I know everyone will expect this review to begin with, "I've Had the Time of My Life," but I will skip that well-known song that serves as the finale to DIRTY DANCING and go back to the opening number which defines it so well as "This Magic Moment." The packed opening night crowd at the Orpheum Theater in Omaha enthusiastically responded to the 1960's musical that closely mirrored the popular film by the same name. They were ready with hungry eyes. This was something they knew and loved already.

Eleanor Bergstein, screenwriter for the "Dirty Dancing" film and book writer for the stage version, said she recognized a need for the stage version after seeing how people seemed to gravitate towards and cling to the film. It wasn't just the music or the dancing that resonated with the people: it was the infectious story of longing and youthful desire.

In the story, seventeen-year-old Frances "Baby" Houseman travels to the Catskill Mountains in New York with her parents and her older sister, Lisa, to spend their two-week vacation. While there, Baby meets Johnny Castle, the resort's handsome dance instructor. What begins as clumsy steps and an awkward relationship progresses into a more mature dancing style and relationship that are sure to disappoint her parents. Her father, Dr. Jake Houseman, ably played by Mark Elliot Wilson, expects much from his daughters. Meanwhile, Ivy League college boys wait tables and serve more than drinks to idle rich women on vacation.

James Powell directs a superb cast. Christopher Tierney perfectly embodies the iconic Johnny with his slicked back hair and rippling muscles. Gillian Abbott is spot on as the sweet and innocent Baby who soon shows she is more than bouncy curls and Daddy's little girl. Both Tierney and Abbott are strong dancers, impossible to tear your eyes away from... unless Jenny Winton is on stage. Winton, who plays Johnny's dancing partner Penny, is such a fluid dancer that she is inarguably the focal point on stage. These three are a magical triumvirate as they lead a versatile and accomplished ensemble. The dancing is the highlight of the show, sometimes invoking "Dancing With the Stars," and at others leaping straight out of a dance club.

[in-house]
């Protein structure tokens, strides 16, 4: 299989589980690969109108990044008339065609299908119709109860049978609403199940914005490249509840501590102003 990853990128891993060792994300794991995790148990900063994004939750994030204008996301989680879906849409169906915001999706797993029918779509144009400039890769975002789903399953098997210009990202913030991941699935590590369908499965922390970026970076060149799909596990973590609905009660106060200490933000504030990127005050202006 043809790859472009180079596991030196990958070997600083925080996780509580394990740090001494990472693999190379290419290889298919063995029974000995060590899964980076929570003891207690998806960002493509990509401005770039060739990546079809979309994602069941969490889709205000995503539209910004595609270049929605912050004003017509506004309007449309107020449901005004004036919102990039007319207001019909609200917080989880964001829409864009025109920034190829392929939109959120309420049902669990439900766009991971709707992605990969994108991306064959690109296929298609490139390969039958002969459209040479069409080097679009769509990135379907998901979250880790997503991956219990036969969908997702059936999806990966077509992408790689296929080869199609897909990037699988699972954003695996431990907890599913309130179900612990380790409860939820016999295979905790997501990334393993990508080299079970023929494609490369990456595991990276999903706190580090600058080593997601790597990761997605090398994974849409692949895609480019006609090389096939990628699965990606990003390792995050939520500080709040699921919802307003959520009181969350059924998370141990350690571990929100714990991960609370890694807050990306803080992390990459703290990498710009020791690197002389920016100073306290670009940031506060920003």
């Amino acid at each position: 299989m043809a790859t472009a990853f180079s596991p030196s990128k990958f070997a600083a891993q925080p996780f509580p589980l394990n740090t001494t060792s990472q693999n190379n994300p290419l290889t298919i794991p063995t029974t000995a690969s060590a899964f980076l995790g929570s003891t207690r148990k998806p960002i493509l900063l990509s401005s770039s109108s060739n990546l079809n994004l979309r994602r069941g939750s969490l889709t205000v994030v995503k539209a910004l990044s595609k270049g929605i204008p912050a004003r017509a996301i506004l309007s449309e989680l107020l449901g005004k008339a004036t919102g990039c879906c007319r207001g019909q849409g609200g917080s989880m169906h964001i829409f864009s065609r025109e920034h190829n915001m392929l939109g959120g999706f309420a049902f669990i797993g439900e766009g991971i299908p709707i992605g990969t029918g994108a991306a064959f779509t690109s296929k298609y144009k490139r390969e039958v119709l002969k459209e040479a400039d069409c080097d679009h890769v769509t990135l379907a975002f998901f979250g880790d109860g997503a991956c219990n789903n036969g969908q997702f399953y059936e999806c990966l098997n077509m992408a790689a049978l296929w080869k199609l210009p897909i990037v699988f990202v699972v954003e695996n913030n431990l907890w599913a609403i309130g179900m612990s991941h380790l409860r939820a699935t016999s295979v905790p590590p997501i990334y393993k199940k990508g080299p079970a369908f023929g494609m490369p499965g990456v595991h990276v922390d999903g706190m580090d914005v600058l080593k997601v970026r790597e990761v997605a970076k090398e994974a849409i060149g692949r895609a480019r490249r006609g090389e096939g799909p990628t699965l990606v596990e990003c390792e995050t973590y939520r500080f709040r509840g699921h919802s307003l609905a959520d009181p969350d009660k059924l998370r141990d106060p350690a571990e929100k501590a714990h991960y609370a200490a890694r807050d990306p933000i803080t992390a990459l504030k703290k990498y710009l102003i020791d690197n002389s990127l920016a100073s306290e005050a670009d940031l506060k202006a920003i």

Even without the great dancing, I would return to see DIRTY DANCING again for one reason: Trinidad & Tobago native Jennlee Shallow. Shallow, the female singer in the show, has one of the most exciting voices I have ever heard! Ryan Jesse, standing in for the role of Billy Kostecki/Singer, also deserved thunderous applause for his outstanding vocals in "In The Still of the Night." The two of them together were pure auditory pleasure.

Another impressive vocalist, Alex Scolari as Lisa Houseman, scored big with her offbeat, comic rendition of Lisa's Hula. Scott McCreary, portraying the quirky Mr. Schumacher, drew cheers with his over the top "Besame Mucho" routine. There were funny moments. There were moments that tugged at your heartstrings. There were songs for every occasion.

Not only did the music throw me back to the 60's, I was captivated by Costume Designer Jennifer Irwin's clothing choices....Bring back those halter top dresses with nipped in waistlines and full skirts, high-waisted shorts that zip up the side, and sleek sheaths of sumptuous fabrics worn by ladies with French rolled hair!

If you grew up in the 60's, or you wish you had, DIRTY DANCING will take you there.

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From This Author Christine Swerczek

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